Wood from Prince George Specialty is trucked to the Pacific Precision plant (above left) where it is used to produce edge glued furniture components. The operation's goal is to ship a third of production to each of Europe, North America and the Pacific Rim.

Downstream processing continues with a horizontal band saw, a board and cant edger backed by a 17bin sorter dropping to a green chain. All were designed and built in-house.

The product is trucked across town to the company's Pacific Precision plant. It is dried in three Salton kilns incorporating gas-fired hot oil systems. Target moisture contents range from eight to 12 per cent. Inside the plant, material passes along a moulder line from where it's ripsawn into laminations. Material handling of the laminations is being streamlined so after grading they proceed more smoothly for manual chopping, if required, or gluing and pressing. The plant uses 100 per cent white PBA glue, essential for furniture components.

Pacific Precision recently installed a new to them press from Radio Frequency Services. The press can accommodate 4x8 panels and apply 50kW of energy into the glue line. The precision press allows a drop in target sizes and improvement in recovery.

Panels are sized after emerging from the press then ripped to width and trimmed to length. More puttying follows, if required, and 80 and 120 grit levels of sanding are suitable for most end users. Pacific Precision has been splitting its production of specification correct, edge glued pine furniture components about 60/40 between Japan and North America.

About 10 to 30 per cent of the North American component is marketed in Canada. The goal is to ship about a third of production to each of Europe (mainly the UK), North America and the Pacific Rim, but still retain flexibility to meet market needs. "We can move a 15 to 20 per cent increase into any one market in a six week period," says Pritchard. And, joy of joys, it's all quota exempt. So far.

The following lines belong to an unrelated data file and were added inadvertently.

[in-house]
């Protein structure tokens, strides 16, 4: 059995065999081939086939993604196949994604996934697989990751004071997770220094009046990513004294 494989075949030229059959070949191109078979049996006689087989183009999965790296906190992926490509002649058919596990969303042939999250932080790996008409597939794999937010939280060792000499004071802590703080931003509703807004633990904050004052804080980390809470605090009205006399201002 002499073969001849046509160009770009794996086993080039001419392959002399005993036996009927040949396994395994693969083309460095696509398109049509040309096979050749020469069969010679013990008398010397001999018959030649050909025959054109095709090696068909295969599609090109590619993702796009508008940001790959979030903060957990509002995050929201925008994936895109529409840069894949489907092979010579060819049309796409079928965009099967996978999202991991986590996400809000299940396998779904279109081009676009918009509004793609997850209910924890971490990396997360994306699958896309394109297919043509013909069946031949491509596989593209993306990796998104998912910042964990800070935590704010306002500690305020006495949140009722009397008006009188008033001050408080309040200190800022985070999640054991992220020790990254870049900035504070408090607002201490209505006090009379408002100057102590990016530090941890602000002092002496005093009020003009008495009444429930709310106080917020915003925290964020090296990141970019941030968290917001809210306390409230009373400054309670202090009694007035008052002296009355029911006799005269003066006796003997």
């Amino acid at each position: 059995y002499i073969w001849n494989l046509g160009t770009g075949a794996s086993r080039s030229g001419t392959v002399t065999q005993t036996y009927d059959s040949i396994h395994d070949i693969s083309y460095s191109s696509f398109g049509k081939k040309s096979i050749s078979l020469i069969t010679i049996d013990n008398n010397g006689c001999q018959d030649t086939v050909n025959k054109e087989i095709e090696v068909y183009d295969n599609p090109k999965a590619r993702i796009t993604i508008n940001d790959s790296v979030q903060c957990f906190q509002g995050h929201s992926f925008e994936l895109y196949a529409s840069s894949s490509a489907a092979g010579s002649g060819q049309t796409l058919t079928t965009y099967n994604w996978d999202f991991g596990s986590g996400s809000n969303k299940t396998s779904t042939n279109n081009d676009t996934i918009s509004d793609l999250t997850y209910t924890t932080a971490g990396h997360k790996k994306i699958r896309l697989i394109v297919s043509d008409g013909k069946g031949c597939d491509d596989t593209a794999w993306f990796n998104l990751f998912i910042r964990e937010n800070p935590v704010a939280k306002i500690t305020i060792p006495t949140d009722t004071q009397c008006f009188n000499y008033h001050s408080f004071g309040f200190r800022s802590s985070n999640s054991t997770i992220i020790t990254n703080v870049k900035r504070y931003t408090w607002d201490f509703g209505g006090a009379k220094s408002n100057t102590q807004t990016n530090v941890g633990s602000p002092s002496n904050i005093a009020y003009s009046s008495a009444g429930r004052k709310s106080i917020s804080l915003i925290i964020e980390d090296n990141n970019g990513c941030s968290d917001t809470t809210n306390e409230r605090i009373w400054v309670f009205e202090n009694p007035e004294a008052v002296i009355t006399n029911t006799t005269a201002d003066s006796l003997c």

About 46 per cent of capacity from Prince George Specialty supplies 100 per cent of Pacific Precision's operation. "Prince George Specialty can support another plant about this size. It's a unique opportunity to be involved with another value added joint venture," says Pritchard. But that again reemphasizes log quality.

"When we control input to the sawmill, we can exceed 75 per cent in Agrade material. But we have to manage the log input ." It's the central problem. Painful experience has proven the companies can't use typical commodity product loggers without copious training. Smaller, specialty loggers are more adept at sorting at the stump to select and process trees of the right species and dimensions.

The partners are examining the possibilities of commercial thinning suitable stands in central BC. The potential is intriguing. It would move the partners closer to optimizing management of log input for the two plants while enhancing the growth and yield of the remaining stand for the benefit of subsequent users.


This page and all contents 1996-2007 Logging and Sawmilling Journal (L&S J) and TimberWest Journal.
For personal or non-commercial use only.
This site produced and maintained by: Lognet.net Inc
Any questions or comments on this site can be directed to Rob Stanhope, Principal (L&S J).
Site Address: http://www.forestnet.com.

This page last modified on Tuesday, February 17, 2004